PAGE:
So what do we mean exactly when we talk about context in regards to content strategy?

Context has already been the focus of a great deal of research. From philosophy to linguistics and computer science to neuroscience, it seems everyone has a take. That said, I believe it “fair to say that context is most often used as a reference structure that tries to put all worlds and views, including that of the observer and observed, into a consistent framework. (Mike Bergman – 2008)”

And when that framework fits and makes sense to us and, more importantly, our users? Coherence! Understanding! Happy Users!

So if we agree that context will make our content meaningful and coherent for our users, how do we begin to make a contextual framework for content strategy?

We can begin answering that question by first examining the eventual goals of content strategy and the deliverables an experienced content strategist will provide.

The Content Strategy State of The Union

No matter what (or who’s) definition you may subscribe to, it seems widely accepted that content strategy helps provide either traditional “editorial guidance,” pillars for communication or contributes to information management, “findability” and the practice of information architecture.

Taking that into account, it follows that content strategy should provide the buyer with improved SEO, usable, useful content and a plan for maintaining that material over time. What the status quo isn’t promising is that all this will make sense to the user (though any content strategist or agency claiming to practice it worth their salt will start to refine content based on performance).

I agree and wholeheartedly believe the aforementioned are all results that should stem from sound content strategy. That said, so much of what we (and IA/UX pros for that matter) seem to be focused on is making Web sites easier to “get to,” while adhering to an “editorial strategy” that’s tied to user personas that were really developed to construct said site. While all this is fine and good (and incredibly important), they tragically leave out contextual frameworks for the content. It might be great, usable and fantastic for SEO, but if we’re missing the understanding and comprehension element, we’re missing engagement, and that’s not good for the strategist, the client or our user.

Why Content Strategy Can’t Live Without Context

Web sites need both context and content strategy because there is a world of difference between “attention” and “engagement.” Getting people to the site and getting attention is step one of the process. Engagement is what creates meaning for users and is ultimately what leads to metrics that matter: ROI, return visits, brand trust, potential word of mouth, etc.

Why is context crucial to achieving engagement? That’s a simple question to answer.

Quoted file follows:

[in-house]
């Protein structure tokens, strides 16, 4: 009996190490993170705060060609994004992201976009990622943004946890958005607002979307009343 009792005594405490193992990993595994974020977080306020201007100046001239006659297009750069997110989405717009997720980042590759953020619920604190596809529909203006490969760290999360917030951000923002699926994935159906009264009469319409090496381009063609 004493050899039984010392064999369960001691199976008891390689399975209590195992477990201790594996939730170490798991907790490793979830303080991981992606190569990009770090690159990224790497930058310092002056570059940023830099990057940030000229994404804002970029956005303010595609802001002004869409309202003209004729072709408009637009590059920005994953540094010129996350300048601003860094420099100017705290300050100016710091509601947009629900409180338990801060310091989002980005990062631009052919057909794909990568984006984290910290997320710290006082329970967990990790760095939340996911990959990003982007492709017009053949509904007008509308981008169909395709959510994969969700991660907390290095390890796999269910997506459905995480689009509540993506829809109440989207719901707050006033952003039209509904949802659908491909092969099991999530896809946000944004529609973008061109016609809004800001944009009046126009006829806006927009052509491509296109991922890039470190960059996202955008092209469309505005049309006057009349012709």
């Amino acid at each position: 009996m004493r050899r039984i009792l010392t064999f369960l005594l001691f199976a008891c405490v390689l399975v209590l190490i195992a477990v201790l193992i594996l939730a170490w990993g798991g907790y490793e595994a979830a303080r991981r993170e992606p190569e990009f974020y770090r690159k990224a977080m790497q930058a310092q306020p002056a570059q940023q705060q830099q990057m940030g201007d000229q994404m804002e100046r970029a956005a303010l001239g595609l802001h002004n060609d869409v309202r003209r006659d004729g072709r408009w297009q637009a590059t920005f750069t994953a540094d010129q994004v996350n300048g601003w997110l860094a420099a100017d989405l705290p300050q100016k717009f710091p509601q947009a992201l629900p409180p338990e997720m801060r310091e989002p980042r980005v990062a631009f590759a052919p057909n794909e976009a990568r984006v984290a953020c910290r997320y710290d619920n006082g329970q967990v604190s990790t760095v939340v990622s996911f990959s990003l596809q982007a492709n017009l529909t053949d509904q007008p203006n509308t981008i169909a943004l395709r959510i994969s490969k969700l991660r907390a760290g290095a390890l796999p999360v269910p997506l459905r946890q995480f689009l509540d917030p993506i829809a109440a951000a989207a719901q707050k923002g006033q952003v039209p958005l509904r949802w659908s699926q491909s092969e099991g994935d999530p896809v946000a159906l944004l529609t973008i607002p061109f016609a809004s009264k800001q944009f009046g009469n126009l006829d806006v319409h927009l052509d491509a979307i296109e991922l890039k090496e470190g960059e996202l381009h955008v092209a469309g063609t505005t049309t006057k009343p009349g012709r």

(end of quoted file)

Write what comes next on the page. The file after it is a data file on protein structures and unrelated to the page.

Humans and search engines don’t consume content in the same way. Search engines consume content via code, Meta data, tags, etc. Conversely, our brains are affected by the temperature in the room to the amount of sleep we got the night before. It also varies based on the device we access the content on (that’s a whole other web series I’ll be getting to here very, very soon). Bottom line, content is something we connect to emotionally, converse about or learn from … but content (and content strategy for that matter) without context is useless. It’s here that I form my belief that content strategy and information architecture are intrinsically linked. content strategy should help put the coherence factor (Context) back into web design.

When I say context, I don’t mean messaging strategy (those too often focus on marketing strategies or what we want users to hear or read). I don’t mean a user persona riddled with demographic data and I certainly don’t mean generalizations. Context for content strategy at minimum should account for:

1. Personal Behaviors
2. Potential User Situations that relate to your business or product
3. Ambient Data (geolocation, time of day, region, content access device, etc.)

All of these factors help to define Personal-Situational Context for our users and through some of what I’ll discuss in the next three posts, I’ll help start to define how we can account for these factors while still being great content strategists. Is it a lot more work? Absolutely. Do we owe it to our clients and users of our Web sites? Definitely. Are there deliverables that prove this point out? I think so, and I’ll discuss it via my fictional company that we’ll be creating a contextually relevant content strategy to.

Framing It All Up

For the sake of this Web series my context strategy examples will all be created for Drake Motors LTD., a fictional automotive manufacturer with a reasonably diverse portfolio of vehicles ranging from cars, to SUVs and crossovers. This particular automaker has recently updated a great deal of its product line and is producing quality, competitive vehicles. Despite this fact, eroded brand loyalty has seen them outsold in showrooms and outdone by its competitors on the web. Drake is looking for a way to get more out of their Web site and wants desperately to better engage its customers through the Web to get butts in dealerships.

With next week’s post, we’ll start talking about some of Drake’s web users and get into the nitty gritty of how we start accounting for those users’ personal behaviors via web content. I’ll also provide you with a high-level content audit and snapshot of what the company is working with. We’ll review what’s already been asked for and provided to help get us started, so that I can dive into the content strategy process.

We’re done with the definitions and the forwards (PROMISE!!). Next week, we’re onto the fun stuff! Have a question or comment or just plain disagree with me? Leave comments.